My first novel! Alas! for that first story of mine--the raven I sent out of my ark and never see again! Unlike the proverbial curse, it did not come home to roost, it stayed where I had sent it. The only thing I ever heard of it again was a polite letter from the editor in whose office it lay, telling me I could have it back if I enclosed stamps for the amount of twopence halfpenny, otherwise he should feel it his unpleasant duty to "consign it to the waste-paper basket."
I was only sixteen then, and it is a very long time ago; but I have always hated the words "waste-paper" ever since. I don't remember that I was either angry or indignant, but I do remember that I was both sad and sorry. At all events, I never sent that two-pence half-penny, so I conclude my first MS. went to light the fire of that heartless editor. So much comfort I may have bestowed on him, but he left me comfortless; and yet who can say what good he may not have done me? Paths made too smooth leave the feet unprepared for rougher roads. To step always in the primrose ways is death to the higher de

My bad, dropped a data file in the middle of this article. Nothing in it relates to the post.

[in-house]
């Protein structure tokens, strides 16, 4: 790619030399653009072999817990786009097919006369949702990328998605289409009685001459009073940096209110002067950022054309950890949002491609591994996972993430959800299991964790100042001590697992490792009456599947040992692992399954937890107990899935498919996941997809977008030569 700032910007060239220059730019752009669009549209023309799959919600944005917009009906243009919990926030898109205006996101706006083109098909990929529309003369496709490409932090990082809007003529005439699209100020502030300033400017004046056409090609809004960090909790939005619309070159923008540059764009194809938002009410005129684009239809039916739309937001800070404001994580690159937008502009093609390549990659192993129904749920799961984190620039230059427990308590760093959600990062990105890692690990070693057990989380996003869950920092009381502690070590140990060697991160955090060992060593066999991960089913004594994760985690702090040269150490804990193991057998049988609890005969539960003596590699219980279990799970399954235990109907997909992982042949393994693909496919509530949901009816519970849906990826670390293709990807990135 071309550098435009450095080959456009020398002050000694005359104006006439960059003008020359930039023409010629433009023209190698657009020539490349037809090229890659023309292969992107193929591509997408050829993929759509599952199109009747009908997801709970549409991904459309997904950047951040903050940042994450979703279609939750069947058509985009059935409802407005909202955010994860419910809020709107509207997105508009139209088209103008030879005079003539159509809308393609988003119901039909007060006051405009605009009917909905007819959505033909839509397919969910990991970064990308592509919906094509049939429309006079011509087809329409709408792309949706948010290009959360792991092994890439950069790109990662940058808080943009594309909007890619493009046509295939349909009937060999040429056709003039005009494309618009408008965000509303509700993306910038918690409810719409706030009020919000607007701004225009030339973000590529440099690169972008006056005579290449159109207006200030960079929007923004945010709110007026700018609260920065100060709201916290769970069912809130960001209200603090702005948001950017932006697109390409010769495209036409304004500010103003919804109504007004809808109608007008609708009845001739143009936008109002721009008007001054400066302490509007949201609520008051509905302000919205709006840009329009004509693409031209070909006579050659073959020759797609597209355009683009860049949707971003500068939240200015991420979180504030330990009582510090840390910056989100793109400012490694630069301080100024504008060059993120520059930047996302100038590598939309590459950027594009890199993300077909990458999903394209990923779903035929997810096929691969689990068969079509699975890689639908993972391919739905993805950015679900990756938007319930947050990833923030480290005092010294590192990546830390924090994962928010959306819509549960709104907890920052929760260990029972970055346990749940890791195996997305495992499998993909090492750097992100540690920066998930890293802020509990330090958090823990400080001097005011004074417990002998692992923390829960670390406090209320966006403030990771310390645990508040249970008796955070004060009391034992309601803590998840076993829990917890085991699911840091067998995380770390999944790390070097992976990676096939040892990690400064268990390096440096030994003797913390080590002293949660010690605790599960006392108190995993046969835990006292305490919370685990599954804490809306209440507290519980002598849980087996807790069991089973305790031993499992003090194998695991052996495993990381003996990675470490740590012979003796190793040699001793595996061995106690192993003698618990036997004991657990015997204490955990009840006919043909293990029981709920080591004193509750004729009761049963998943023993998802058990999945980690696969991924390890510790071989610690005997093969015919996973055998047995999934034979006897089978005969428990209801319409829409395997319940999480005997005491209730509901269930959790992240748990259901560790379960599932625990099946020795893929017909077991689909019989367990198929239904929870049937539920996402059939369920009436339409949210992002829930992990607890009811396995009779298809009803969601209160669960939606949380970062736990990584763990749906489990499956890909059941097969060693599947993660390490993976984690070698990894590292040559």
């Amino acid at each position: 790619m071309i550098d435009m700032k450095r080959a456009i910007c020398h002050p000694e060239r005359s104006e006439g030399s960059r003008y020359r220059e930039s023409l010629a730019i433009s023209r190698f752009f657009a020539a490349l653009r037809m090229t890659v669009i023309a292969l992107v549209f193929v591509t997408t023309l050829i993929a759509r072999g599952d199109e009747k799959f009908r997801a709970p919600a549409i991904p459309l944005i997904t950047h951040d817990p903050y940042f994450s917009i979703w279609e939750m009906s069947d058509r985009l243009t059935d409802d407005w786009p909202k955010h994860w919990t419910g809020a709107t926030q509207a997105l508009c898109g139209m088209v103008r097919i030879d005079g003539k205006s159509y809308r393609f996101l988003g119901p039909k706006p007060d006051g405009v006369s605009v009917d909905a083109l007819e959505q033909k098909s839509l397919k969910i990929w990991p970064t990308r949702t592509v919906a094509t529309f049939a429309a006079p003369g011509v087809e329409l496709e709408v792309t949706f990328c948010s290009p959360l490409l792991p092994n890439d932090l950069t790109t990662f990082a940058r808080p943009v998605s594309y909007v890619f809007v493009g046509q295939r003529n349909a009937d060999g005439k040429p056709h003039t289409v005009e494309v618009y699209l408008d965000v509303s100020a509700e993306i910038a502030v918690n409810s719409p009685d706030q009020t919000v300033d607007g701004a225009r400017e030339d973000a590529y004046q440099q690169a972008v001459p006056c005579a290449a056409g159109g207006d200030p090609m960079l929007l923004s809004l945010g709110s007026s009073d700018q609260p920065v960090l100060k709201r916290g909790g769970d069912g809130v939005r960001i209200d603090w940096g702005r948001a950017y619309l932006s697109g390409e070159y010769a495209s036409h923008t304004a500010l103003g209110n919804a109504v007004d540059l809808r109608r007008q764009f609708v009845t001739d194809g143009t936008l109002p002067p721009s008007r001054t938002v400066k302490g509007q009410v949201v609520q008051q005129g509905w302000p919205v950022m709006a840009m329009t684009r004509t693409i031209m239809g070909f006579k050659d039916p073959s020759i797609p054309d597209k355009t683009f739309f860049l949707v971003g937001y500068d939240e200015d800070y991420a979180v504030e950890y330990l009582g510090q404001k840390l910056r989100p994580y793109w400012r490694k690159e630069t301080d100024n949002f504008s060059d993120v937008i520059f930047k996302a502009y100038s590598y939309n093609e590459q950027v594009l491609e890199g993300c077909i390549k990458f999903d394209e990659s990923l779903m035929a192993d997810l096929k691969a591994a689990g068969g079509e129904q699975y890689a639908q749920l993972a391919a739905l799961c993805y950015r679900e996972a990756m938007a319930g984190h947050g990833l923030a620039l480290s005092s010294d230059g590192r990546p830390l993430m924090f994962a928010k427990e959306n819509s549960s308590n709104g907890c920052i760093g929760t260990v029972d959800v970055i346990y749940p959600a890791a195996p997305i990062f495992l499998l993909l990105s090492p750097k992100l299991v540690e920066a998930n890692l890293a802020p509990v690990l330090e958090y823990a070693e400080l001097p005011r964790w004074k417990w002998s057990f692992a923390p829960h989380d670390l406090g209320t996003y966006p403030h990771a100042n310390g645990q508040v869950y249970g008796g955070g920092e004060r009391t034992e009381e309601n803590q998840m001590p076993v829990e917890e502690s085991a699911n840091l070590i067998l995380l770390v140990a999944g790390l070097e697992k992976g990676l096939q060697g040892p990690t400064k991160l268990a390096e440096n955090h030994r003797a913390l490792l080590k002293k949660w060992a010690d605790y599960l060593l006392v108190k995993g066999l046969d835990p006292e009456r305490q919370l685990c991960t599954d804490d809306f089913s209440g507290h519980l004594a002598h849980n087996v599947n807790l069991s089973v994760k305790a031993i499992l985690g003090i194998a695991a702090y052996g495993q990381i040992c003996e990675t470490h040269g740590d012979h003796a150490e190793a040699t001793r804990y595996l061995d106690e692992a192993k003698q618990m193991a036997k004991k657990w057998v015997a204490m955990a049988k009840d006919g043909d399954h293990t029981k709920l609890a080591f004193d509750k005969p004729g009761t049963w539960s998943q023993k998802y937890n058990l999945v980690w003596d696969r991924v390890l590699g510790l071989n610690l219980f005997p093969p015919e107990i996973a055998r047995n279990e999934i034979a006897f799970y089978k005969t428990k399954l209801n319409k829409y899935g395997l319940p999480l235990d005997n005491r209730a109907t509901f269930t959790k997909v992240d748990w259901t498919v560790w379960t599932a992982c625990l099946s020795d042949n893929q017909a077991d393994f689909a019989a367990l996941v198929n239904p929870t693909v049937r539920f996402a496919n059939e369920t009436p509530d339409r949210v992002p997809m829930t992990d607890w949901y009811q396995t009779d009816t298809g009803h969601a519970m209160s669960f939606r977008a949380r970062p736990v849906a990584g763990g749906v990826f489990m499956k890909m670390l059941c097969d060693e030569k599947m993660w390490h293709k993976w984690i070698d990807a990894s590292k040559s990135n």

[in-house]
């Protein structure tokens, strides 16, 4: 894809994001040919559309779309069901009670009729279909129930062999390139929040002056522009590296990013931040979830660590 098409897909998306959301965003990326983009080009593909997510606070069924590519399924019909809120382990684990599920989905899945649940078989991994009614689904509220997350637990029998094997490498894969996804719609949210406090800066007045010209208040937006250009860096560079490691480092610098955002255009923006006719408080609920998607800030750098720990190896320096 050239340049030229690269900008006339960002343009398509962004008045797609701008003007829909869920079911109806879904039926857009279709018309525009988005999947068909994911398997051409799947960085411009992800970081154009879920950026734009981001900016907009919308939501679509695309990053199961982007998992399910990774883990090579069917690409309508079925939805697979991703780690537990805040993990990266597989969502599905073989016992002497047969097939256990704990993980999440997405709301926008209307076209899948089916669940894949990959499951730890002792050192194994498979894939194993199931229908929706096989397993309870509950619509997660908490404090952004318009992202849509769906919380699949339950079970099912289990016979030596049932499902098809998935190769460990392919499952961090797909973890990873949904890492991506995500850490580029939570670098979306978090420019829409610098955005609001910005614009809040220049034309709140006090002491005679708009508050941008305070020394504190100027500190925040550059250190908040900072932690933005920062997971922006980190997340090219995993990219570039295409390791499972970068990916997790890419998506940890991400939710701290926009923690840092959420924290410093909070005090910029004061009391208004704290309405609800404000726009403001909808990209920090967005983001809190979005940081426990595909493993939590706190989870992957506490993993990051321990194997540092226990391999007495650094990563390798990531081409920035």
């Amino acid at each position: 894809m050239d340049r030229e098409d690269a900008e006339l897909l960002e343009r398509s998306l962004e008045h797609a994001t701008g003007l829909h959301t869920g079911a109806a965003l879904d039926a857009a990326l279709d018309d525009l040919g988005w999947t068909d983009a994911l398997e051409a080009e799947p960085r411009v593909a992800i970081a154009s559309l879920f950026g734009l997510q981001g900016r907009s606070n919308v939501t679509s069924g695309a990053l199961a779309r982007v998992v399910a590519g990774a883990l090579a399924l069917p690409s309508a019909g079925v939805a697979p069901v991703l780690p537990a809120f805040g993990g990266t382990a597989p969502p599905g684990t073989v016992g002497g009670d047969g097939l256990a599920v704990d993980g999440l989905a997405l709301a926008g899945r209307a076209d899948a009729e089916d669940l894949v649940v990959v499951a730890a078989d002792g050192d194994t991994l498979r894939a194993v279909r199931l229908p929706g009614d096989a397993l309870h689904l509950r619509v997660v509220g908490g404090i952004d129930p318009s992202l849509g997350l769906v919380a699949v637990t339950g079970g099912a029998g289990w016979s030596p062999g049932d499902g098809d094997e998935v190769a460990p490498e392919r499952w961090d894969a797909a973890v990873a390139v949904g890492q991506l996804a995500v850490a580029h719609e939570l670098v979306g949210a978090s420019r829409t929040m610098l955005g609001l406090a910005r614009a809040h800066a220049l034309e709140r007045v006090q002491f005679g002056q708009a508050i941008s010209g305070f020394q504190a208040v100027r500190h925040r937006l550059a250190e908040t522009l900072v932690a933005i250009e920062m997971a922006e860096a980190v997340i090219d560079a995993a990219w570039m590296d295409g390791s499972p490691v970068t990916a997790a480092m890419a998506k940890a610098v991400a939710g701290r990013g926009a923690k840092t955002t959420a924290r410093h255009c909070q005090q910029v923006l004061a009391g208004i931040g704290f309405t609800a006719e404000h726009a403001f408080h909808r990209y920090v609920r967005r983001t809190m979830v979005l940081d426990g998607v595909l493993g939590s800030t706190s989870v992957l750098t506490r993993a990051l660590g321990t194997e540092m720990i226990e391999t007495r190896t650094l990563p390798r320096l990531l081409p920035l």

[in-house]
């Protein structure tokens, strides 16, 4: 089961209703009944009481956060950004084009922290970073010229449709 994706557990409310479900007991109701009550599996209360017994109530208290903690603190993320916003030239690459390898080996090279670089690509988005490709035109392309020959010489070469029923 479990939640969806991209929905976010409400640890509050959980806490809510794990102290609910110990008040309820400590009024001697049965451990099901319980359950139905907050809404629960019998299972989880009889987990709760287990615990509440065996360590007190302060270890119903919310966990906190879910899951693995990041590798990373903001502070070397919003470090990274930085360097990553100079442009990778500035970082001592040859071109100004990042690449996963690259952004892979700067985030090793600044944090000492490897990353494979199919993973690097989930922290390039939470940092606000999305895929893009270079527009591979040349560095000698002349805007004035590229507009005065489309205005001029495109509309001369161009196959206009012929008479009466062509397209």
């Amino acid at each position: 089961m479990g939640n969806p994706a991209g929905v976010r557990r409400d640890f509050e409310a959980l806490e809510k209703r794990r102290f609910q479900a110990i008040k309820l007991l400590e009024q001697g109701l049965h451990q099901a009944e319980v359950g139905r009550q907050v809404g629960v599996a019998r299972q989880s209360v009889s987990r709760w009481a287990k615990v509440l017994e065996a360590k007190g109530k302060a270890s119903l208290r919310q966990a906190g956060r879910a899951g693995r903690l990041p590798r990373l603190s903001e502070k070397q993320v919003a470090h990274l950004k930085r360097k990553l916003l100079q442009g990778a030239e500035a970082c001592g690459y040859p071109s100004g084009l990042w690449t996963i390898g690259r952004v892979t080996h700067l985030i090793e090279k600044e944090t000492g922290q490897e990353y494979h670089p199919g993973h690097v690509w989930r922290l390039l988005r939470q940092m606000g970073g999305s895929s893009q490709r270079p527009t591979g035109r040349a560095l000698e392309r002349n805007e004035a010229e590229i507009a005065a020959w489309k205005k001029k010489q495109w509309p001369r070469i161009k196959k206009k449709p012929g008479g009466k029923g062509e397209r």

This is basically two essays published in the Ladies' Home Journal in 1890, and the same thing as "How I Write My Novels" by the same lady, with tons of Gutenberg spam.
Don't expect a "cookery" book on writing a novel. These are two essays that have more in common with the kind of essays you were made to write about yourself in primary school. Not very informative and too personal to be of any value.